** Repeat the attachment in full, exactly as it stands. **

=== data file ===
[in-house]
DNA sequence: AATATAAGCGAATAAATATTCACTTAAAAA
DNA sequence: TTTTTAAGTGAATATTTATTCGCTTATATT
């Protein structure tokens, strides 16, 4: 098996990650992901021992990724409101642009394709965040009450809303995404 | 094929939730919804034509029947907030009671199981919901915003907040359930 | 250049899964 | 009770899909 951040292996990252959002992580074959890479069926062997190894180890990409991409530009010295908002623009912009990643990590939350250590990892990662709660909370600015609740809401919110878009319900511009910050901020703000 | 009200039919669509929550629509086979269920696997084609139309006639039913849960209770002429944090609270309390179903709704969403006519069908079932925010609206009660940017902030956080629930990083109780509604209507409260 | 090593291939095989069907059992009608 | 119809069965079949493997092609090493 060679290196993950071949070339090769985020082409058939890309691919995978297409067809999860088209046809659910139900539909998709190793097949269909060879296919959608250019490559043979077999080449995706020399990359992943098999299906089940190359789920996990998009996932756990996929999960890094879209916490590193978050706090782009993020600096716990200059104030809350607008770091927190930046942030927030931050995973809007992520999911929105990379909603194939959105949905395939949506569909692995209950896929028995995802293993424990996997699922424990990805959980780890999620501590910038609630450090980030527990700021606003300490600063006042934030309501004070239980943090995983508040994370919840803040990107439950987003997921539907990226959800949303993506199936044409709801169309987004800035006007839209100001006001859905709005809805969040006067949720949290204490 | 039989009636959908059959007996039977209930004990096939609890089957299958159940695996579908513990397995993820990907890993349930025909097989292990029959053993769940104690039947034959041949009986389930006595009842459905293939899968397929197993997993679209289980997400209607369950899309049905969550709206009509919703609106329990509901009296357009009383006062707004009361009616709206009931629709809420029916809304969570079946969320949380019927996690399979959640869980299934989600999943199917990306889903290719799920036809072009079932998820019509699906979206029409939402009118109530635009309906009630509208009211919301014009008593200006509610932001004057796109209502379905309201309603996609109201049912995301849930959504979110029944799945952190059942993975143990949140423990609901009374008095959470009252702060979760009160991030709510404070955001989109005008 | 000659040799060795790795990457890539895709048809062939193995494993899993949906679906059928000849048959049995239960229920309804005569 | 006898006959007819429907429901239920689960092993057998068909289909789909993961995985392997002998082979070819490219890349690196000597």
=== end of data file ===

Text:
[in-house]
DNA sequence: AATATAAGCGAATAAATATTCACTTAAAAA
DNA sequence: TTTTTAAGTGAATATTTATTCGCTTATATT
């Protein structure tokens, strides 16, 4: 098996990650992901021992990724409101642009394709965040009450809303995404 | 094929939730919804034509029947907030009671199981919901915003907040359930 | 250049899964 | 009770899909 951040292996990252959002992580074959890479069926062997190894180890990409991409530009010295908002623009912009990643990590939350250590990892990662709660909370600015609740809401919110878009319900511009910050901020703000 | 009200039919669509929550629509086979269920696997084609139309006639039913849960209770002429944090609270309390179903709704969403006519069908079932925010609206009660940017902030956080629930990083109780509604209507409260 | 090593291939095989069907059992009608 | 119809069965079949493997092609090493 060679290196993950071949070339090769985020082409058939890309691919995978297409067809999860088209046809659910139900539909998709190793097949269909060879296919959608250019490559043979077999080449995706020399990359992943098999299906089940190359789920996990998009996932756990996929999960890094879209916490590193978050706090782009993020600096716990200059104030809350607008770091927190930046942030927030931050995973809007992520999911929105990379909603194939959105949905395939949506569909692995209950896929028995995802293993424990996997699922424990990805959980780890999620501590910038609630450090980030527990700021606003300490600063006042934030309501004070239980943090995983508040994370919840803040990107439950987003997921539907990226959800949303993506199936044409709801169309987004800035006007839209100001006001859905709005809805969040006067949720949290204490 | 039989009636959908059959007996039977209930004990096939609890089957299958159940695996579908513990397995993820990907890993349930025909097989292990029959053993769940104690039947034959041949009986389930006595009842459905293939899968397929197993997993679209289980997400209607369950899309049905969550709206009509919703609106329990509901009296357009009383006062707004009361009616709206009931629709809420029916809304969570079946969320949380019927996690399979959640869980299934989600999943199917990306889903290719799920036809072009079932998820019509699906979206029409939402009118109530635009309906009630509208009211919301014009008593200006509610932001004057796109209502379905309201309603996609109201049912995301849930959504979110029944799945952190059942993975143990949140423990609901009374008095959470009252702060979760009160991030709510404070955001989109005008 | 000659040799060795790795990457890539895709048809062939193995494993899993949906679906059928000849048959049995239960229920309804005569 | 006898006959007819429907429901239920689960092993057998068909289909789909993961995985392997002998082979070819490219890349690196000597």